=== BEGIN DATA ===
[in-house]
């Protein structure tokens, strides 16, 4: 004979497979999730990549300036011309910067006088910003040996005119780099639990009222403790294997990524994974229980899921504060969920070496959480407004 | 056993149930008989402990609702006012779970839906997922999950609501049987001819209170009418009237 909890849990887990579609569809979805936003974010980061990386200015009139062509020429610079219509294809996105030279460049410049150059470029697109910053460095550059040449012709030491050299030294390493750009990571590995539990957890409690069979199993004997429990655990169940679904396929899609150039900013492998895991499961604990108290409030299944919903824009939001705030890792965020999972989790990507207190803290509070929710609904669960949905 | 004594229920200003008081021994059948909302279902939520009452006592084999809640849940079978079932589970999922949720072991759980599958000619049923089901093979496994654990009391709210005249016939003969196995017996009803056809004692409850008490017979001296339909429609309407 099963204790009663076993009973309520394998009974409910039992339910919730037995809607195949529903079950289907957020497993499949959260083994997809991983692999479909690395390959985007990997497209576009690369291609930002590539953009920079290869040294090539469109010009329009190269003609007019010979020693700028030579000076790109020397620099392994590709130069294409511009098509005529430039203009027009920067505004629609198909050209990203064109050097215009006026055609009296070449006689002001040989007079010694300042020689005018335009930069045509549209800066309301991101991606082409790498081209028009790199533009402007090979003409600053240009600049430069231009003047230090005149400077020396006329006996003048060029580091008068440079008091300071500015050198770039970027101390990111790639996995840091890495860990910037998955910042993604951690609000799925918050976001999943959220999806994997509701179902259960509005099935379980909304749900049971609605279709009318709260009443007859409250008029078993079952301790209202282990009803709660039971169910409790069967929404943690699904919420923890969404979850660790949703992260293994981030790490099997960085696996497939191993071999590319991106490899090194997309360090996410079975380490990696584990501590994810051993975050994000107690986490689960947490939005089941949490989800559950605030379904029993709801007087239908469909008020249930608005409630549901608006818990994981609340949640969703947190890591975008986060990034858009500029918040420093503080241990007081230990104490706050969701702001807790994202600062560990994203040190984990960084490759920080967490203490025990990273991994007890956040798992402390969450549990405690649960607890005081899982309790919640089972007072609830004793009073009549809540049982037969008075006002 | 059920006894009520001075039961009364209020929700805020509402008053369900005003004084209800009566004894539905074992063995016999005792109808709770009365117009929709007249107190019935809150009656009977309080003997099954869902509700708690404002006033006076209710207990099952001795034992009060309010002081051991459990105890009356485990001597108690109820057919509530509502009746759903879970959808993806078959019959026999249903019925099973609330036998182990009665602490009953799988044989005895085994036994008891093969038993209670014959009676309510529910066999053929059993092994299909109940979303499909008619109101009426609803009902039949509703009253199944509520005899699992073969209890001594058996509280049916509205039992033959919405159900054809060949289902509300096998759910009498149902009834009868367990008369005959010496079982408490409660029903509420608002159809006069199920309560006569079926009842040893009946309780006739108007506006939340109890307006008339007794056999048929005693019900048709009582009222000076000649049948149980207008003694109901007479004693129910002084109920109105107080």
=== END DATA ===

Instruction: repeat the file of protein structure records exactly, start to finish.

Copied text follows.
[in-house]
């Protein structure tokens, strides 16, 4: 004979497979999730990549300036011309910067006088910003040996005119780099639990009222403790294997990524994974229980899921504060969920070496959480407004 | 056993149930008989402990609702006012779970839906997922999950609501049987001819209170009418009237 909890849990887990579609569809979805936003974010980061990386200015009139062509020429610079219509294809996105030279460049410049150059470029697109910053460095550059040449012709030491050299030294390493750009990571590995539990957890409690069979199993004997429990655990169940679904396929899609150039900013492998895991499961604990108290409030299944919903824009939001705030890792965020999972989790990507207190803290509070929710609904669960949905 | 004594229920200003008081021994059948909302279902939520009452006592084999809640849940079978079932589970999922949720072991759980599958000619049923089901093979496994654990009391709210005249016939003969196995017996009803056809004692409850008490017979001296339909429609309407 099963204790009663076993009973309520394998009974409910039992339910919730037995809607195949529903079950289907957020497993499949959260083994997809991983692999479909690395390959985007990997497209576009690369291609930002590539953009920079290869040294090539469109010009329009190269003609007019010979020693700028030579000076790109020397620099392994590709130069294409511009098509005529430039203009027009920067505004629609198909050209990203064109050097215009006026055609009296070449006689002001040989007079010694300042020689005018335009930069045509549209800066309301991101991606082409790498081209028009790199533009402007090979003409600053240009600049430069231009003047230090005149400077020396006329006996003048060029580091008068440079008091300071500015050198770039970027101390990111790639996995840091890495860990910037998955910042993604951690609000799925918050976001999943959220999806994997509701179902259960509005099935379980909304749900049971609605279709009318709260009443007859409250008029078993079952301790209202282990009803709660039971169910409790069967929404943690699904919420923890969404979850660790949703992260293994981030790490099997960085696996497939191993071999590319991106490899090194997309360090996410079975380490990696584990501590994810051993975050994000107690986490689960947490939005089941949490989800559950605030379904029993709801007087239908469909008020249930608005409630549901608006818990994981609340949640969703947190890591975008986060990034858009500029918040420093503080241990007081230990104490706050969701702001807790994202600062560990994203040190984990960084490759920080967490203490025990990273991994007890956040798992402390969450549990405690649960607890005081899982309790919640089972007072609830004793009073009549809540049982037969008075006002 | 059920006894009520001075039961009364209020929700805020509402008053369900005003004084209800009566004894539905074992063995016999005792109808709770009365117009929709007249107190019935809150009656009977309080003997099954869902509700708690404002006033006076209710207990099952001795034992009060309010002081051991459990105890009356485990001597108690109820057919509530509502009746759903879970959808993806078959019959026999249903019925099973609330036998182990009665602490009953799988044989005895085994036994008891093969038993209670014959009676309510529910066999053929059993092994299909109940979303499909008619109101009426609803009902039949509703009253199944509520005899699992073969209890001594058996509280049916509205039992033959919405159900054809060949289902509300096998759910009498149902009834009868367990008369005959010496079982408490409660029903509420608002159809006069199920309560006569079926009842040893009946309780006739108007506006939340109890307006008339007794056999048929005693019900048709009582009222000076000649049948149980207008003694109901007479004693129910002084109920109105107080």